Who invented running?

Where does the marathon originate?

Marathon, village in ancient Greece on the east coast of Attica, northeast of Athens. It was on a plain surrounded by mountains, swamps and the sea, in 490 BC. the famous battle between Athenians and Persians was fought. The attacking Persian army under Darius I was defeated by the Athenians under Miltiades. This enabled the Greeks to march back quickly to Athens and save the city from a Persian attack from the sea. The victory had so encouraged the Greeks that ten years later they were able to completely drive out the Persians. The burial mound that was built over the fallen Athenians at Marathon is still visible.

The marathon run over 42.195 kilometers, which is held today as an Olympic discipline, is reminiscent of the fabulous performance of a messenger who ran the distance to Athens to announce the news of victory. According to the myth, when Phidippides arrived in Athens he shouted "We have won!" and died on the spot.

The marathon of modern times

The marathon was invented by Michel Bréal, a friend of Pierre de Coubertin (the founder of the modern Olympic Games). Bréal suggested that the legend of the messenger Phidippides, who in 490 BC BC brought the message of the victory of the Athenians over the Persians as an opportunity to create a central sporting event for the first resumed Olympic Games in 1896. The marathon of the Olympic Games in 1896 was also held on the legendary 40-kilometer route. It won Spiridon Louis - an event that went down in history, as did the winner who became the sport's greatest legend. Louis covered the distance in 2:58:50 hours.
It is still today classic route - from the marathon to the Panathinaikon Stadium - one of the most popular competition routes due to its high level of difficulty.

The classic route

  • Marathon (0.000km)
  • Nea. Makri (10,300km)
  • Agios. Andreas (14,150km)
  • Mati (14,700km)
  • Pikermi (22,100km)
  • Palini (27,600km)
  • Stavros (31,100km)
  • Halandri (33,100km)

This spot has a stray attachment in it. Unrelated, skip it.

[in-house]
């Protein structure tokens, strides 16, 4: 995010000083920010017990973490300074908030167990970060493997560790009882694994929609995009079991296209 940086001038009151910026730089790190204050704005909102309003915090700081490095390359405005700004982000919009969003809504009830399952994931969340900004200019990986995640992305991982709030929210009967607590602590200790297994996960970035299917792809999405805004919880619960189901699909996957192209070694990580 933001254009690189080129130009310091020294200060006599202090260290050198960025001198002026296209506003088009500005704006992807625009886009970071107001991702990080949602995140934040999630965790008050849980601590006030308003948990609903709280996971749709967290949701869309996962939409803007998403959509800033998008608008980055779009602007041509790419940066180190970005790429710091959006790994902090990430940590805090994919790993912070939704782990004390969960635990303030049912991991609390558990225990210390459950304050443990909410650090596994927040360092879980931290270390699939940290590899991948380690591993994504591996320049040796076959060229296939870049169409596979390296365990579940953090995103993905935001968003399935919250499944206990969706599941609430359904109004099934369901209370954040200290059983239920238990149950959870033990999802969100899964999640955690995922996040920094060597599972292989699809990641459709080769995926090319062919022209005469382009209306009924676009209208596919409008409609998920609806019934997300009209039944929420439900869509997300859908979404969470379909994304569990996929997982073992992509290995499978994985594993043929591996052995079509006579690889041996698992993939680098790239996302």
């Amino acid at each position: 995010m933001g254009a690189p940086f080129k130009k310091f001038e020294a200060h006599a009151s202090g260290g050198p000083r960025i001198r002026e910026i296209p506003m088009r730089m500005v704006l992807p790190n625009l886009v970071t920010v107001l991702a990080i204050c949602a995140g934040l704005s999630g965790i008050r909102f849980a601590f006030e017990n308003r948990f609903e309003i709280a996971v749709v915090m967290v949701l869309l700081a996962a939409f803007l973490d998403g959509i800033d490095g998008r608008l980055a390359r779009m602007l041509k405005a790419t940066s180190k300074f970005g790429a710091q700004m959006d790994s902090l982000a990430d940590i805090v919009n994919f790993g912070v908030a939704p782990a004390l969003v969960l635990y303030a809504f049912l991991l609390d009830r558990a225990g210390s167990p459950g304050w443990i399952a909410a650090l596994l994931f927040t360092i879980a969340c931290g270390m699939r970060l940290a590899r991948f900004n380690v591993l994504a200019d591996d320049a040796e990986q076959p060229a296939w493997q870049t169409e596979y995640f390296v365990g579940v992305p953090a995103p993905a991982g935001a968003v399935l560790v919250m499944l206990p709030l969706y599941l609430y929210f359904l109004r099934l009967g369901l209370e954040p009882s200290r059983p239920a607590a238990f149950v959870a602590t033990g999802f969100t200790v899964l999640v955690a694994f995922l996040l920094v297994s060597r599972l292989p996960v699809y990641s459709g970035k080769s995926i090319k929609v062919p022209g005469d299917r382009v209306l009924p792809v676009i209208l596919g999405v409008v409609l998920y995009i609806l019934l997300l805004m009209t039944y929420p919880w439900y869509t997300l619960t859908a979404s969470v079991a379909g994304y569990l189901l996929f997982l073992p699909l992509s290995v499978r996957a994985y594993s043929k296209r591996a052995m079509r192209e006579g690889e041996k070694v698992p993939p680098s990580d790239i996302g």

• Stadium (42,195km)

Why is the marathon 42.195 kilometers long?

One could assume that this is the distance between the Greek town of Marathon, which gave the race its name, and the capital Athens. But this is only half the truth.

When a marathon was held for the first time at the first modern Olympic Games in 1896, it did not even have the name that is known worldwide today. The simple and simple reminder of the legend according to which a messenger rushed from the battlefield at Marathon to Athens in 490 BC to proclaim the victory over the Persians. The messenger reached its destination, delivered the message, and fell dead. Whether the story is true has not been historically proven.
These first modern Olympic Games took place in Athens. On April 10, 1896, exactly this run was carried out. At that time the distance was about 38 kilometers. In 1900, at the Games in Paris, you ran exactly 40.2 kilometers, which the winner covered in 2:59:45 hours.

They did not care about the exact route measurement, sometimes 38.5 km and sometimes 41 km were run, depending on the local conditions. That was still the case in 1908, when an English princess at the Olympics in London expressed the wish to see the start of the marathon from her window in the Palace of Windsor. The course was then tailored to suit her. Due to this wish, purely by chance, the distance was exactly 42.195 kilometers. This precisely measured distance was then made binding for future games. The so-called "classic distance" does not originate from the legend of the marathon, but also from the sporting interest of a royal highness, without which the runners might today be at the finish line after 40 kilometers

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